It is hard when we enthusiastically make some commitment to stop for a moment to ask whether we will really be able to stand up to it. Sometimes people make wild offers and some MAZAL enables them to get out clean, but if the person lacks MAZAL it can lead to disaster. "Four asked improperly; to three He gave properly, but to one He gave improperly" (Ta'anis 4a). The four were Eliezer, servant of Abraham, Calev, Saul and Yiftach. Eliezer said that the first girl who offered to water his camels would be Isaac's wife - how did he know that she wouldn't be some lowly waif who was not fit for him? When Calev offered his daughter to whoever would capture Kiryat Sefer, how did he know that the man would not be disreputable. The same applies to King Saul's offer of his daughter to whoever would kill Goliath. Eliezer, Calev and Saul all had some MAZAL that ensured that despite their imprecise wording, they were not answered improperly. However, Yiftach apparently lacked something. He IMAGINED that the one who would first come out of the doors of his house to greet him on his safe return from the war would be some FAT OX or FAT LAMB that would make a fitting thanksgiving sacrifice to God, and it did not occur to him that perhaps it would be his own DAUGHTER.


The laws of vows and oaths and their proper formulation is the subject of three entire tractates of the Talmud - NEDARIM, NAZIR and SHAVUOS. Had Yiftach been more of a TALMID CHACHAM (Torah scholar), he would have known that in fact he was under no obligation to offer his daughter as a sacrifice. The Midrash (Bereishis Rabbah 60) presents an intricate discussion between Rabbi Yochanan and his student-chaver Reish Lakish (Rabbi Shimon ben Lakish) whose meaning is readily comprehensible to those with some background in the above laws. Rabbi Yochanan maintains that Yiftach could have redeemed his daughter for money which he would then have dedicated to the purchase of a sacrificial animal, while Reish Lakish maintains that even this was unnecessary since "One who says of an impure animal or of an animal with a blemish that it is a burnt offering has not said anything" since these animals are not eligible as a sacrifice anyway. The same applies to Yiftach's daughter.

Yiftach is an example of the many people who have very high principles but lack the detailed knowledge of the Torah to know how properly to apply them in practice. Yiftach IMAGINED he was bound by his vow, and his high-minded determination to carry out what he thought was his obligation brought him to an unparalleled perversity. Even Abraham was not commanded to KILL Isaac, and indeed according to the commentators, Yiftach did not actually KILL his daughter. Rather, she was condemned to remain unmarried in a state of permanent HISBODEDUS (isolation) and divine service except for the few days of the year when her maiden friends would come to comfort her (see Metzudos David on v 37 and RaDaK on v 40).

The Midrash brings out the absurdity and criminality of Yiftach's condemning his only child to a life of celibacy, thereby destroying the continuity of his own line. Not only was Yiftach criticized but so too were all the rabbis and scholars of his time and even Pinchas the High Priest (who according to tradition was still alive despite the passage of over 300 years since he entered the Land with Joshua).

Through a mixture of high principles and pride, Yiftach would not go to Pinchas to nullify his vow, although the HALACHAH specifically permits this. Likewise Pinchas would not go to Yiftach to nullify the vow, reasoning that his own status as Priest required that Yiftach should come to him. Between the two of them, the poor girl "died". Pinchas was punished with the withdrawal from him of holy spirit (Chronicles I, 9:20 - "HaShem was with him PREVIOUSLY"). Yiftach was punished with an illness akin to leprosy in the modern sense of the term, which caused his limbs to drop off one by one while he was still alive. For this reason "he was buried IN THE CITIES of Gil'ad" (ch 12 v 7) i.e. in several different places.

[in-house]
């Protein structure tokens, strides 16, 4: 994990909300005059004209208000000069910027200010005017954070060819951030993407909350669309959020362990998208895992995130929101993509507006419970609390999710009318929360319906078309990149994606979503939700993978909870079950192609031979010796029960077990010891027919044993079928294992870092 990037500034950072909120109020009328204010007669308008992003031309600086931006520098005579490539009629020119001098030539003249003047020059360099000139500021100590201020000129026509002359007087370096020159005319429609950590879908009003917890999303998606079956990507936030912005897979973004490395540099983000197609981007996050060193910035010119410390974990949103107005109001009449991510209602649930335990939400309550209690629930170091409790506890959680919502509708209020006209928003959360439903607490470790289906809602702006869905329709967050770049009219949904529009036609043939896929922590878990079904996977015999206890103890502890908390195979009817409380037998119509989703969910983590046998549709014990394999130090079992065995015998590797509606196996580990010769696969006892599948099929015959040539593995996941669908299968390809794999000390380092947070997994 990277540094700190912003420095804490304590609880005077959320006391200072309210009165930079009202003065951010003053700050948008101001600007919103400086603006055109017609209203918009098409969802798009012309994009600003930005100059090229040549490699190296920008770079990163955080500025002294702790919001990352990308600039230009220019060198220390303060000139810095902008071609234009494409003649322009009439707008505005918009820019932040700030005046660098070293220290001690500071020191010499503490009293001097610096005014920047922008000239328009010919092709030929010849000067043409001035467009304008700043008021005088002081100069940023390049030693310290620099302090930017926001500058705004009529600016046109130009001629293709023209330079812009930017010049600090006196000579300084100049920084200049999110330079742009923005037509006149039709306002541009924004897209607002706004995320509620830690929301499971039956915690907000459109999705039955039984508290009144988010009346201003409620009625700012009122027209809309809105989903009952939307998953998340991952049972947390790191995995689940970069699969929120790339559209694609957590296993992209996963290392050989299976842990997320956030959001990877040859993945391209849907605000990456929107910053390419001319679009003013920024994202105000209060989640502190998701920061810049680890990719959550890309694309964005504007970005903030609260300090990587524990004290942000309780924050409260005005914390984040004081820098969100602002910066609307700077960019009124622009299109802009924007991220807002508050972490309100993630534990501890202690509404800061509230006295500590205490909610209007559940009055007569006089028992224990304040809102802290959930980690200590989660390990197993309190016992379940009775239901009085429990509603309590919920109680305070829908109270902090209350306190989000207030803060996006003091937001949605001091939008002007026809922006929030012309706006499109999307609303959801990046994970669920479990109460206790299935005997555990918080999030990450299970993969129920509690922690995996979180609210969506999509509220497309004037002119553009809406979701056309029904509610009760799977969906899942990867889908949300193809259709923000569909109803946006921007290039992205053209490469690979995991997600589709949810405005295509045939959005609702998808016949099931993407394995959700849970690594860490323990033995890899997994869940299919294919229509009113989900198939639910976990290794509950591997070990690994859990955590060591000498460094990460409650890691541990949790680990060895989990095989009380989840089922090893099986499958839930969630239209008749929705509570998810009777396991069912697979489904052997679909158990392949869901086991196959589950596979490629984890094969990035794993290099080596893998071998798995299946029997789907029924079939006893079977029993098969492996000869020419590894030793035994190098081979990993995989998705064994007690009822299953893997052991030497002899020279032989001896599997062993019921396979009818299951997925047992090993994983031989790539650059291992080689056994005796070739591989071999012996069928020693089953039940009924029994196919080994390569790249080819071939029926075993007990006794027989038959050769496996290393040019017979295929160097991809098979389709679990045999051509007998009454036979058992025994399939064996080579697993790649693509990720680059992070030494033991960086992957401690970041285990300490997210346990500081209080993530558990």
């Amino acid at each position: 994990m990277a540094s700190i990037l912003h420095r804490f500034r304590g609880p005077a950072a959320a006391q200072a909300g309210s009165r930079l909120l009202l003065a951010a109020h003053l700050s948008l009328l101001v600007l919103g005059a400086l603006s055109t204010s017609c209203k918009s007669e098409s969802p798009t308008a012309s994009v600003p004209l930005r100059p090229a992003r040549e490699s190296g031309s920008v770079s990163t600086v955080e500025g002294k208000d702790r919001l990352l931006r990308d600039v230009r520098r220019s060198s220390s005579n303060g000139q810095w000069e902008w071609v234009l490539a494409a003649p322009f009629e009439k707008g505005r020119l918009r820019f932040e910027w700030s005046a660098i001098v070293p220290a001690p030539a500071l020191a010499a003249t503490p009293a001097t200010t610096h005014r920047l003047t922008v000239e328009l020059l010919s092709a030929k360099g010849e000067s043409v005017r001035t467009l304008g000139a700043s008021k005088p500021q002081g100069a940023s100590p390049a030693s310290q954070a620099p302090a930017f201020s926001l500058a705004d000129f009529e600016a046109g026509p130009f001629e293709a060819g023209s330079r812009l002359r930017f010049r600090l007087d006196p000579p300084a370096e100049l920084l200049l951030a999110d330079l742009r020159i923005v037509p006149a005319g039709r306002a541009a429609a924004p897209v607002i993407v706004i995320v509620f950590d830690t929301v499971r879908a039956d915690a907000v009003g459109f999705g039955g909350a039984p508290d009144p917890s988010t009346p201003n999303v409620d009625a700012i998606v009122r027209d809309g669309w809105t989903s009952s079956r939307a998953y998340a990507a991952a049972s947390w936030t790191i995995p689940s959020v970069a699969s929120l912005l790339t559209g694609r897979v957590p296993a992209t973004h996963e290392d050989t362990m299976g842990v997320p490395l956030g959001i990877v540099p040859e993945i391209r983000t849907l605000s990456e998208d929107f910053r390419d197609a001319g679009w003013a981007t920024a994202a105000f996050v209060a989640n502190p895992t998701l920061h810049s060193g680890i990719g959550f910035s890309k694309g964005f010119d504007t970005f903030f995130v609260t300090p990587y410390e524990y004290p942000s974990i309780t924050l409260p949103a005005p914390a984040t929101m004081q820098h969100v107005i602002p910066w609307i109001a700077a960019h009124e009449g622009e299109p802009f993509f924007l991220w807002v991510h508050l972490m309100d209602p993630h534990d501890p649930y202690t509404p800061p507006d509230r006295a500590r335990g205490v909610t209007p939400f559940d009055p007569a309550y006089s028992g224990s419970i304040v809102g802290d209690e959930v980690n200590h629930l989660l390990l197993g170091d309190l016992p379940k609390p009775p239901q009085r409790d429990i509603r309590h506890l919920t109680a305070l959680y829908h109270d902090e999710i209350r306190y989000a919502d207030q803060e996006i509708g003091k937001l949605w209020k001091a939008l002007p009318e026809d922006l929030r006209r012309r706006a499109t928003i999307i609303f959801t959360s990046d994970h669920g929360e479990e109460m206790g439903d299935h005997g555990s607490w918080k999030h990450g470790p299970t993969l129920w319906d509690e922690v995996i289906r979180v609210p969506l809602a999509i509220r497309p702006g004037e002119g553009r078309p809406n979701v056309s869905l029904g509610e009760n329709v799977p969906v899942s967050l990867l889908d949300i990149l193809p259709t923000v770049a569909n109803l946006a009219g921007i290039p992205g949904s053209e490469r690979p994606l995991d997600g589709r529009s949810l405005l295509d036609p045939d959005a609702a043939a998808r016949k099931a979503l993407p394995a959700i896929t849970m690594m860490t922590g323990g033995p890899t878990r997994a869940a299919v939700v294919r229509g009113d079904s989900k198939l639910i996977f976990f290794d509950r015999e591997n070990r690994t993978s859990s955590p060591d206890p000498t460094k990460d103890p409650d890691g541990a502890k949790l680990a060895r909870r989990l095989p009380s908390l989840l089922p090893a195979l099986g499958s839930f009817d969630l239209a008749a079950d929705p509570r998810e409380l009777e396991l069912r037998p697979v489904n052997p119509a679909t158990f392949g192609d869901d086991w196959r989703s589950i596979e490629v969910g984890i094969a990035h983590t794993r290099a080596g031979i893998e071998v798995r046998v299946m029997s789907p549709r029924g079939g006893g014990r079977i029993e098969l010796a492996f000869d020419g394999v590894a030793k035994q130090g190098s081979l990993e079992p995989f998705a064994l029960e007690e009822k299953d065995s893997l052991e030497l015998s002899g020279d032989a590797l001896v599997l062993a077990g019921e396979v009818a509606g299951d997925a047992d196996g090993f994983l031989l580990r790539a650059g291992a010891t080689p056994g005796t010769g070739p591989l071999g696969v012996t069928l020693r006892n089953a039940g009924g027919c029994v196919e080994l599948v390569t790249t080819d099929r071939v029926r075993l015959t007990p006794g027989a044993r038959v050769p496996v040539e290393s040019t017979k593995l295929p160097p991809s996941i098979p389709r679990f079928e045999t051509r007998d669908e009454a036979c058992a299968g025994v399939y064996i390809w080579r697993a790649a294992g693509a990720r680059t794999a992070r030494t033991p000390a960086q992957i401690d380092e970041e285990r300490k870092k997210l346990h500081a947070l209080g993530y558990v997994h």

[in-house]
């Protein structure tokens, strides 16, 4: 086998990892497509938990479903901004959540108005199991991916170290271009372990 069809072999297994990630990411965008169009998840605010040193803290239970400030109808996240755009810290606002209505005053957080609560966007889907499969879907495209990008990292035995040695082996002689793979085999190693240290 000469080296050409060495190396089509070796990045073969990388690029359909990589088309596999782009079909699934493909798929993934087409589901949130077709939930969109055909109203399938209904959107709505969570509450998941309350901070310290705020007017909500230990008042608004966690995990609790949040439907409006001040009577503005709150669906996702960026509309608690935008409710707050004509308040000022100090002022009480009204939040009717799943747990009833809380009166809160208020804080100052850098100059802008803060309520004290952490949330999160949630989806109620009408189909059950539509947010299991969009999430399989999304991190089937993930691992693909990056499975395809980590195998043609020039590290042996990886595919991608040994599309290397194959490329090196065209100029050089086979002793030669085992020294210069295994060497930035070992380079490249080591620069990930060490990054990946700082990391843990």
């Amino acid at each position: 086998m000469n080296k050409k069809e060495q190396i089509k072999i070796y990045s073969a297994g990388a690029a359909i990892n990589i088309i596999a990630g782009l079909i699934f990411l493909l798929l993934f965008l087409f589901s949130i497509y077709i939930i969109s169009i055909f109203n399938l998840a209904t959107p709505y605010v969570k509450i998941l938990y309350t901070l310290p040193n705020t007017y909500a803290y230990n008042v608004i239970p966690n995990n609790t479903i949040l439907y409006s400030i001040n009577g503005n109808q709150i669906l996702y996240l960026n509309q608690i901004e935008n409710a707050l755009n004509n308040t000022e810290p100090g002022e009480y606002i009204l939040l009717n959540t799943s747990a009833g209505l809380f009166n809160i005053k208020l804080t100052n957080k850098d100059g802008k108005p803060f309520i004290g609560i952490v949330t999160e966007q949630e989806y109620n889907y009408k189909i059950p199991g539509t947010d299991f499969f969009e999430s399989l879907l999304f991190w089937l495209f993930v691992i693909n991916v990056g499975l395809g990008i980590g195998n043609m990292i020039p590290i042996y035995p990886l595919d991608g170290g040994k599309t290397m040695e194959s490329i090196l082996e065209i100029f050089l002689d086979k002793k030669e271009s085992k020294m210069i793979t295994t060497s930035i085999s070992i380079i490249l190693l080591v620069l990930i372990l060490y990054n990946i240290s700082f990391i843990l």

Yiftach's daughter said to him: "Leave me for two months and I will go AND I SHALL DESCEND UPON the mountains" (ch 11 v 37). Since when do you DESCEND upon a mountain - first you have to GO UP??? These were not regular mountains. What she was really saying was, Let me go down to the elders of the Sanhedrin (who are called Mountains) in case they can find some release clause (PETACH, an "opening") from your vow.

The Tanna deVei Eliyahu puts the responsibility for the tragedy squarely on the shoulders of the Sanhedrin. "Anyone who has the power to protest and does not do so carries responsibility for all the blood shed in Israel . The great Sanhedrin that Moses left behind him should have girded their loins with metal chains and lifted their garments above their knees and gone round to all the cities of Israel, one day in Lachish, one day in Eglon, one day in Hebron, one day in Beit El, one day in Jerusalem. and that way they could have taught them the proper way of doing things (DERECH ERETZ) in one, two, three, four or maximum five years until the land would have been properly settled. Instead, after Israel entered the Land, each one ran to his vineyard and olive tree and said, Peace be upon my soul - let me not have to make too much effort."


The ruffled pride of the Ephraimites who felt that Yiftach had not involved them in the war against the Ammonites led more to bloody consequences. There is a suggestion in the above-quoted passage from Tanna deVei Eliahu that the Ephraimites that were killed if they could not pronounce SHIBBOLETH properly were involved in some kind of idolatry, because "SIBOLETH" is an idolatrous term, as when a man says "SA BEIL" ("Exalt BEIL", this being the name of a Babylonian god, as in Belshazzar in the book of Daniel.)

Little is known of the succession of Judges enumerated in the latter part of Chapter 12, except for IVTZAN from Beith Lechem (verse 8), whom the rabbis identified with BO'AZ, known to us from the Book of Ruth. The Midrash tells that Bo'az lost all his thirty sons and thirty daughters because he did not show hospitality to Manoah, father of Shimshon, and thus he was childless when he married Ruth, who conceived Oveid, father of Yishai, the father of King David. As we thus approach the threshold of the dawn of David's kingship, the Bible steadily delineates the national crisis into which Israel had sunk, from which David would come to save them.



By Rabbi Avraham Yehoshua Greenbaum